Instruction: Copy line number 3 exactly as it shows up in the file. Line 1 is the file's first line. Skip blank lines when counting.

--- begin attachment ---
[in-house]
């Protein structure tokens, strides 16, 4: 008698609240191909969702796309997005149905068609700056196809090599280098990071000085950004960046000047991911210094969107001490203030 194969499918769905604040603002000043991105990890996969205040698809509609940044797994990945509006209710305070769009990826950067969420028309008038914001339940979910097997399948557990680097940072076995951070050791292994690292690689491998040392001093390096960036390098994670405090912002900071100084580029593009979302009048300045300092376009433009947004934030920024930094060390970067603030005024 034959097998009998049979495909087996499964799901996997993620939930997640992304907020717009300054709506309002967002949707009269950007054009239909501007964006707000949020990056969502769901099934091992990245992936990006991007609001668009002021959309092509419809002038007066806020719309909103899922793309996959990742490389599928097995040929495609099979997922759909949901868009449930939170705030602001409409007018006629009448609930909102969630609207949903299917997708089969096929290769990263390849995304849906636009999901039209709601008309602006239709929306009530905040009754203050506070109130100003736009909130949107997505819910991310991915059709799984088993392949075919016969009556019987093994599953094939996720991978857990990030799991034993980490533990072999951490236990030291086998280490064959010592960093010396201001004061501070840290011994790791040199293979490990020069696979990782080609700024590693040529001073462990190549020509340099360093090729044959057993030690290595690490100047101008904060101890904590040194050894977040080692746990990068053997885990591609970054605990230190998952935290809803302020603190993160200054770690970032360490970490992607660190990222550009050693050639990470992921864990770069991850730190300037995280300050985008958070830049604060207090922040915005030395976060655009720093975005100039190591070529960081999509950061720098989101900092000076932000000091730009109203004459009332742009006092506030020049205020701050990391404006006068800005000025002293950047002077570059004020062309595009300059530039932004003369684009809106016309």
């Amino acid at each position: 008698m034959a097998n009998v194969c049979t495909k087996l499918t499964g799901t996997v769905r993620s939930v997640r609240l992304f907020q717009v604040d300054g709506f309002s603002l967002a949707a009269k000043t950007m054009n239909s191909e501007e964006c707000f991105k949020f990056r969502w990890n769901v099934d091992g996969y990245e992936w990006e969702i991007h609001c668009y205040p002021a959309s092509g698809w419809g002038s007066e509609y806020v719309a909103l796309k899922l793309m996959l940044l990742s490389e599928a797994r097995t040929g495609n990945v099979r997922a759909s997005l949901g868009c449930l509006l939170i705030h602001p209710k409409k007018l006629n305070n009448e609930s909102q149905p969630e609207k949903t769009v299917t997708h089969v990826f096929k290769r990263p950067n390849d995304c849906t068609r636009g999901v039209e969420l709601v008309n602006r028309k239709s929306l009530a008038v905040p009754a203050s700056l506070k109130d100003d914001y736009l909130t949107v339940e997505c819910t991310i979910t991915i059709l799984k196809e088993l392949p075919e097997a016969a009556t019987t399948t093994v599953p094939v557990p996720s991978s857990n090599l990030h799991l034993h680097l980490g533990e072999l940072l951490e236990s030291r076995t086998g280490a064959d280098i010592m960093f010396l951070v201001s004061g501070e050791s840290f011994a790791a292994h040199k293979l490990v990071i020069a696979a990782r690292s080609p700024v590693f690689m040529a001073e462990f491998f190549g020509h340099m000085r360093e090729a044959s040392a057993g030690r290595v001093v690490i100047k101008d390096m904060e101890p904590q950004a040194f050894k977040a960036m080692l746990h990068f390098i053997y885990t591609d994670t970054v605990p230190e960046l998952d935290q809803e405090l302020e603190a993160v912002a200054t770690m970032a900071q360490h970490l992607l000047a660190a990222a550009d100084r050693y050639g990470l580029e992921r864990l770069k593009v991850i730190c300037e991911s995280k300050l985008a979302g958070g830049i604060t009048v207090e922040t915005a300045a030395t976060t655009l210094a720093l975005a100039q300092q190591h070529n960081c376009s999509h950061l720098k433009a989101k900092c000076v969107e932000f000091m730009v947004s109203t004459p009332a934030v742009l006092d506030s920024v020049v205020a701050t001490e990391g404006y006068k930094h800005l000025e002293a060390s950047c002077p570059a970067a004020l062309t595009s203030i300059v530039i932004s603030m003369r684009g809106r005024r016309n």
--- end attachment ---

């Amino acid at each position: 008698m034959a097998n009998v194969c049979t495909k087996l499918t499964g799901t996997v769905r993620s939930v997640r609240l992304f907020q717009v604040d300054g709506f309002s603002l967002a949707a009269k000043t950007m054009n239909s191909e501007e964006c707000f991105k949020f990056r969502w990890n769901v099934d091992g996969y990245e992936w990006e969702i991007h609001c668009y205040p002021a959309s092509g698809w419809g002038s007066e509609y806020v719309a909103l796309k899922l793309m996959l940044l990742s490389e599928a797994r097995t040929g495609n990945v099979r997922a759909s997005l949901g868009c449930l509006l939170i705030h602001p209710k409409k007018l006629n305070n009448e609930s909102q149905p969630e609207k949903t769009v299917t997708h089969v990826f096929k290769r990263p950067n390849d995304c849906t068609r636009g999901v039209e969420l709601v008309n602006r028309k239709s929306l009530a008038v905040p009754a203050s700056l506070k109130d100003d914001y736009l909130t949107v339940e997505c819910t991310i979910t991915i059709l799984k196809e088993l392949p075919e097997a016969a009556t019987t399948t093994v599953p094939v557990p996720s991978s857990n090599l990030h799991l034993h680097l980490g533990e072999l940072l951490e236990s030291r076995t086998g280490a064959d280098i010592m960093f010396l951070v201001s004061g501070e050791s840290f011994a790791a292994h040199k293979l490990v990071i020069a696979a990782r690292s080609p700024v590693f690689m040529a001073e462990f491998f190549g020509h340099m000085r360093e090729a044959s040392a057993g030690r290595v001093v690490i100047k101008d390096m904060e101890p904590q950004a040194f050894k977040a960036m080692l746990h990068f390098i053997y885990t591609d994670t970054v605990p230190e960046l998952d935290q809803e405090l302020e603190a993160v912002a200054t770690m970032a900071q360490h970490l992607l000047a660190a990222a550009d100084r050693y050639g990470l580029e992921r864990l770069k593009v991850i730190c300037e991911s995280k300050l985008a979302g958070g830049i604060t009048v207090e922040t915005a300045a030395t976060t655009l210094a720093l975005a100039q300092q190591h070529n960081c376009s999509h950061l720098k433009a989101k900092c000076v969107e932000f000091m730009v947004s109203t004459p009332a934030v742009l006092d506030s920024v020049v205020a701050t001490e990391g404006y006068k930094h800005l000025e002293a060390s950047c002077p570059a970067a004020l062309t595009s203030i300059v530039i932004s603030m003369r684009g809106r005024r016309n």